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      Site C0010: Expedition 365

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          Abstract

          Site C0010 was originally drilled with logging while drilling (LWD) and measurement while drilling (MWD) tools and cased during Integrated Ocean Drilling Program Expedition 319. Operations included drilling across the megasplay fault to a total depth (TD) of 555 meters below seafloor (mbsf), casing the borehole (with casing screens spanning the fault), conducting an observatory “dummy run” to test strainmeter and seismometer deployment procedures, and installing a simple pore pressure and temperature monitoring system (SmartPlug) attached to a retrievable bridge plug (see Figures F1 and F3 in the Expedition 365 summary chapter. The hole was revisited during Integrated Ocean Drilling Program Expedition 332, when the SmartPlug was recovered and replaced with a similar temporary instrument package that also included geochemical and microbiological sampling coils and an in situ microbiological colonization experiment; this temporary instrument package is termed the “GeniusPlug” (see Figures F4 and F5 in the Expedition 365 summary chapter. Drilling during Expedition 319 identified three distinct lithologic packages at Site C0010, defined on the basis of LWD data and further guided by comparison with coring and LWD results at nearby Integrated Ocean Drilling Program Site C0004 (located 3.5 km to the northeast along strike). From top to bottom, these lithologic packages are hemipelagic slope deposits composed primarily of mud with minor distal turbidite interbeds (Unit I, 0–182.5 m LWD depth below seafloor [LSF]), a thrust wedge composed of overconsolidated and fractured clay- and mudstones (Unit II, 182.5–407 m LSF), and overridden slope deposits (Unit III, 407 m LSF to TD). At Site C0010, Unit I is divided into two subunits: Subunit IA (0–161.5 m LSF), characterized by gamma ray and resistivity patterns similar to those observed in Unit I at Site C0004 (Expedition 314 Scientists, 2009), and Subunit IB (161.5–182.8 m LSF), interpreted as slope sediments composed of material reworked from the underlying thrust wedge. For International Ocean Discovery Program (IODP) Expedition 365, the observatory system at Site C0010 consisted of an array of sensors (see LTBMS in the Expedition 365 methods chapter [Saffer et al., 2017]) designed to monitor crustal deformation and hydrologic processes in the offshore portion of the subduction system over a wide range of timescales, including seismicity and microseismicity, slow slip events and very low frequency (VLF) earthquakes, hydrologic transients, ambient pore pressure, and temperature. To ensure the long-term and continuous monitoring necessary to capture such events, the borehole observatory was designed for connection to the Dense Oceanfloor Network System for Earthquakes and Tsunamis (DONET) submarine cabled network (http://www.jamstec.go.jp/donet/e) following the drilling expedition; this connection was completed on 19 June 2016. For the long-term borehole monitoring systems (LTBMS) installed at Integrated Ocean Drilling Program Sites C0002 and C0010, both connected to DONET, the formation pressure data can be viewed and downloaded at an open-access observatory data portal (http://offshore.geosc.psu.edu).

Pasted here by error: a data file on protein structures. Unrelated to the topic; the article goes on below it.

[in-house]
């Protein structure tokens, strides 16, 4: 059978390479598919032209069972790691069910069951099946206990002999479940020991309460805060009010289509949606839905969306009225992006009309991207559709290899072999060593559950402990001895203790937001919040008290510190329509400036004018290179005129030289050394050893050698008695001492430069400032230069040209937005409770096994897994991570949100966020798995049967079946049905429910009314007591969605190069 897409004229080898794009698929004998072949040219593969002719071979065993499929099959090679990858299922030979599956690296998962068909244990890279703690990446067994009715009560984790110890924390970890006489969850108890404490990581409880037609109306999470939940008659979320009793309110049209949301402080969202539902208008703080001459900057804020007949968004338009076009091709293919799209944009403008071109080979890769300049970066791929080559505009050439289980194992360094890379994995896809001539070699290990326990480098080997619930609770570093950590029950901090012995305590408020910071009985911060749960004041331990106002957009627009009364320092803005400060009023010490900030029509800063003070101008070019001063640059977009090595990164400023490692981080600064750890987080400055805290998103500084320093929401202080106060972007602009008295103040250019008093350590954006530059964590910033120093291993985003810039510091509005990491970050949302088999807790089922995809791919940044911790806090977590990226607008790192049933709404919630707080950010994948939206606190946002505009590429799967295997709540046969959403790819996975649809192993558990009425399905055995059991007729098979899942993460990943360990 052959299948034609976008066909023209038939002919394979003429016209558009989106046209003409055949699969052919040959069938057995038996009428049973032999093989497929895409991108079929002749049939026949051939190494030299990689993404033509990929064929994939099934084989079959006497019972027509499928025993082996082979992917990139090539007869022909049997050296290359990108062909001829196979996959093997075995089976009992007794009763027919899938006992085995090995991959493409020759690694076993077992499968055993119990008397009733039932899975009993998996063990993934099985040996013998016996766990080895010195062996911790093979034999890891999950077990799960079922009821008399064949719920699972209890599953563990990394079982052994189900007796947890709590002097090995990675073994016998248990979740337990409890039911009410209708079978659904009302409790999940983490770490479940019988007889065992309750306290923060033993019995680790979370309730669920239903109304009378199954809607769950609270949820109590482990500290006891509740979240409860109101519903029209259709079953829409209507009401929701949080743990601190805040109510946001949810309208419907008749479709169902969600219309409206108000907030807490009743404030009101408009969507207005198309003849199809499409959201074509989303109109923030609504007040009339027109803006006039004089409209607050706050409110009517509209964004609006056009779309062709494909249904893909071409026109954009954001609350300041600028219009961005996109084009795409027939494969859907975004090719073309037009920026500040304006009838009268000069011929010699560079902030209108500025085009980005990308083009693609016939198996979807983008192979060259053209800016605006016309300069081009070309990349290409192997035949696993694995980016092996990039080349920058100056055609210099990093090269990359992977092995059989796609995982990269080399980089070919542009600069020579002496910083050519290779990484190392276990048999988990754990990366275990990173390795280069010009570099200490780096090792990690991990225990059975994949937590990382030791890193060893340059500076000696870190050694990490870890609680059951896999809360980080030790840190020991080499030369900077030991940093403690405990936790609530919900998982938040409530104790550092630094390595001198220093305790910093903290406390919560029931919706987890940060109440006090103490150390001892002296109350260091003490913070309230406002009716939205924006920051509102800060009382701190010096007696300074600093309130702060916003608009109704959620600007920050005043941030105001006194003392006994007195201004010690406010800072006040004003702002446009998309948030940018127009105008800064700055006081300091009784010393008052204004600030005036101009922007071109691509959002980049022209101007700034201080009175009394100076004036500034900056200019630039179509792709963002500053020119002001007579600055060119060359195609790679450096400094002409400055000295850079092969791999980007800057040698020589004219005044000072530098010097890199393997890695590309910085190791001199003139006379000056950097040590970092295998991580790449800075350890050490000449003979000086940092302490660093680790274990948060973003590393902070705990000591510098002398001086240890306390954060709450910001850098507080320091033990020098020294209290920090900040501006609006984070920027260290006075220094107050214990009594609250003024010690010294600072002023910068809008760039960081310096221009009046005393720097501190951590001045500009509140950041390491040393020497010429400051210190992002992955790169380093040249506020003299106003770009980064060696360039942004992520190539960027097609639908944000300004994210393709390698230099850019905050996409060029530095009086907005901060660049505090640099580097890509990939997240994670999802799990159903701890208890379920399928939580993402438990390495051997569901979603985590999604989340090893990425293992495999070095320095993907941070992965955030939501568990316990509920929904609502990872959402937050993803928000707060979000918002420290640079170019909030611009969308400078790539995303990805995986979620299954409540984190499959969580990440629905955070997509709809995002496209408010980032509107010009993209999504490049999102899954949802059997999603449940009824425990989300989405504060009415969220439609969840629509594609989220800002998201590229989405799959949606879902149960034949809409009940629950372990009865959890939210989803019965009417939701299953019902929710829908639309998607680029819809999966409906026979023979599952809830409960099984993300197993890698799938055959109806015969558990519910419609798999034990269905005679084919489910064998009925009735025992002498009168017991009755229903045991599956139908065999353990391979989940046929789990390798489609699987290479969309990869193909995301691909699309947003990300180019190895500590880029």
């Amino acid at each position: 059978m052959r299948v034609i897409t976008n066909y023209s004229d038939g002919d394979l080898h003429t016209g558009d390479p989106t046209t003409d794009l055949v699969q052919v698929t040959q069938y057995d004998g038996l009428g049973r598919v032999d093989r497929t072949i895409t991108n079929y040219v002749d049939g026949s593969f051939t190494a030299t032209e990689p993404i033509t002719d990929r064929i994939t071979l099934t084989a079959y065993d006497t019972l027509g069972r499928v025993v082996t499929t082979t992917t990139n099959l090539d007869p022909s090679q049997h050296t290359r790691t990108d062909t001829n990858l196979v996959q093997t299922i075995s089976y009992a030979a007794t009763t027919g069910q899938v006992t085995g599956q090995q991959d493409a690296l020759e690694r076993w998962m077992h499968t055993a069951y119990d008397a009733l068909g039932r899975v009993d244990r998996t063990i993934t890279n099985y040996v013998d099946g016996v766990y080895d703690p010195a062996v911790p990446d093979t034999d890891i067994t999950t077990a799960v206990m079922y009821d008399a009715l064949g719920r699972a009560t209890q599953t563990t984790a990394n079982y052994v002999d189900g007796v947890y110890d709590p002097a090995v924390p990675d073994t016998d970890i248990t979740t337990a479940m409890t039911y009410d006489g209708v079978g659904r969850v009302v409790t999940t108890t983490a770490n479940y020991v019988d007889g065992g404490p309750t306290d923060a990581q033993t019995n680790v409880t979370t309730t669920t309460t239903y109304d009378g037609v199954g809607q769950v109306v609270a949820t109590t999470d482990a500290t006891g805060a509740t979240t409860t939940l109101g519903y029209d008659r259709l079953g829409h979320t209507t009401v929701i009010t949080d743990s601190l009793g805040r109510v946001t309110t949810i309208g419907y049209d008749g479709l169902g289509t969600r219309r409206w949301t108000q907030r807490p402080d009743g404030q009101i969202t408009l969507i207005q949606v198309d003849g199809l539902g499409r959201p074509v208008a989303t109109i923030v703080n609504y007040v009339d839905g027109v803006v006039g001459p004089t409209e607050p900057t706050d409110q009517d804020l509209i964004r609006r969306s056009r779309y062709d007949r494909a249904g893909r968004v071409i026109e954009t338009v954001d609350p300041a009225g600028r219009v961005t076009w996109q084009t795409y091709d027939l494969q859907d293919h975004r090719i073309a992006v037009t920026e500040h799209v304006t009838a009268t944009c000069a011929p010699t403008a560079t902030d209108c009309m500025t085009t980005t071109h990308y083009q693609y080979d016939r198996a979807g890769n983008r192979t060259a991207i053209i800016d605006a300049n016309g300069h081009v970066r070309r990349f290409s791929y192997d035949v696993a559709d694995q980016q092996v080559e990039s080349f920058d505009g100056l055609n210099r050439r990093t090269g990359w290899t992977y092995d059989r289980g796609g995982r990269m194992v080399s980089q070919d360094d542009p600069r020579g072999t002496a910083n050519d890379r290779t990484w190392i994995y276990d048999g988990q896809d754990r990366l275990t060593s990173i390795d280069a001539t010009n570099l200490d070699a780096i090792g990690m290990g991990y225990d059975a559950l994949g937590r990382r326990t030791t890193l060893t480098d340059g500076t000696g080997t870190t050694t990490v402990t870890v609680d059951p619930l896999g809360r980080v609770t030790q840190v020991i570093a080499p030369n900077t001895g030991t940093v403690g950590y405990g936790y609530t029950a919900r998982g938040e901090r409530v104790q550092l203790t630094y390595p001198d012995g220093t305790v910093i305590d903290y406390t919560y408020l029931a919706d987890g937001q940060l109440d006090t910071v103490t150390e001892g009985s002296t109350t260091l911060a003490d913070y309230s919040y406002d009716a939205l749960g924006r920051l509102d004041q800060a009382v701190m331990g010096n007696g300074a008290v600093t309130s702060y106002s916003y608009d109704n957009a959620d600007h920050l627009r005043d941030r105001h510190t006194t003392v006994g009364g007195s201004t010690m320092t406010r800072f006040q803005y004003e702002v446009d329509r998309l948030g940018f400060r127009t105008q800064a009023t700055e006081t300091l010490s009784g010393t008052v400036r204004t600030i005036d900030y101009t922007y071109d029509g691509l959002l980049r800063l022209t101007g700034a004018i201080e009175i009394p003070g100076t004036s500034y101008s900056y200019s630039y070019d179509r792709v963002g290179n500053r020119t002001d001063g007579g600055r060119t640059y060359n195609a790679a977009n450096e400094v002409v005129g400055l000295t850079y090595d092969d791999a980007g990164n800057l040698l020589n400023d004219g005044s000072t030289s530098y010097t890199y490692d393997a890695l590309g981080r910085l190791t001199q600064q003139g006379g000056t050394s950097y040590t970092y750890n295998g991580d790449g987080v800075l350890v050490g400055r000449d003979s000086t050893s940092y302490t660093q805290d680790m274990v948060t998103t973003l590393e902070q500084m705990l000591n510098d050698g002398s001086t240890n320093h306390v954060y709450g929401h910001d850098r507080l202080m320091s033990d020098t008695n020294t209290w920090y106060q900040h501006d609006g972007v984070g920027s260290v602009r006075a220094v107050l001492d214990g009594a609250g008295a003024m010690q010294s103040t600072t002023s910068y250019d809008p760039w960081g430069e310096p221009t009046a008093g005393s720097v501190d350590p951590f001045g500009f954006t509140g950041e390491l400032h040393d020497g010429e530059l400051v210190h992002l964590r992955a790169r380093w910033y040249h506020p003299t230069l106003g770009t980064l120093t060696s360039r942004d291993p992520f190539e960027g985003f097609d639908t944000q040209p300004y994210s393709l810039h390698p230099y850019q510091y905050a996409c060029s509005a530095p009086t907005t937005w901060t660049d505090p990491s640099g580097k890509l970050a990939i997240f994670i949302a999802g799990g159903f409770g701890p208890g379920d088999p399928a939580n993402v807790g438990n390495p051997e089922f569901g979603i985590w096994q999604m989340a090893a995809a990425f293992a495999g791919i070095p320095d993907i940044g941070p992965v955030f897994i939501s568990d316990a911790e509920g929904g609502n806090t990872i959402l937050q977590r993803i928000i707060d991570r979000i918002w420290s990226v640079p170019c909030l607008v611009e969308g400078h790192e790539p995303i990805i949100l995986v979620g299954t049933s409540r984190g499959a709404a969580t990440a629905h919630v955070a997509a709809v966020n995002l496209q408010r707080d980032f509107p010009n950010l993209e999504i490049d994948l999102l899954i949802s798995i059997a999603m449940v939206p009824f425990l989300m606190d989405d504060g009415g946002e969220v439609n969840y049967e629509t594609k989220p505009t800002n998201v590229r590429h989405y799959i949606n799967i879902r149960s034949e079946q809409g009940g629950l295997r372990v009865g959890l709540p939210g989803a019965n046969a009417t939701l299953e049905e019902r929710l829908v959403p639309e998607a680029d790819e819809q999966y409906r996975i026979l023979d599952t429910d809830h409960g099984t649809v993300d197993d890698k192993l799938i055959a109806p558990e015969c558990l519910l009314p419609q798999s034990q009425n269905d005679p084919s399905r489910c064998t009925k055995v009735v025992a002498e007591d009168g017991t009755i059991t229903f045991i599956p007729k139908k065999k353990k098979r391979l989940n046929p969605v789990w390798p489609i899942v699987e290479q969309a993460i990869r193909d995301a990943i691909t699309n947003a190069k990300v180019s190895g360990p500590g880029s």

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          Most cited references 13

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          Supplementary modification and introduction of code numbers to the low-latitude coccolith biostratigraphic zonation (Bukry, 1973; 1975)

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            A review of calcareous nannofossil astrobiochronology encompassing the past 25 million years☆

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              Expedition 316 Site C0004

                (2009)
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                Author and article information

                Journal
                10.14379/iodp.proc.365.2017
                Proceedings of the International Ocean Discovery Program
                International Ocean Discovery Program
                2377-3189
                05 August 2017
                Article
                10.14379/iodp.proc.365.103.2017
                d6e94079-24fc-4bd1-912d-270e0a3c4254

                This work is licensed under a Creative Commons Attribution 4.0 Unported License. To view a copy of this license, visit http://creativecommons.org/licenses/by/4.0/

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                Self URI (journal page): http://publications.iodp.org/

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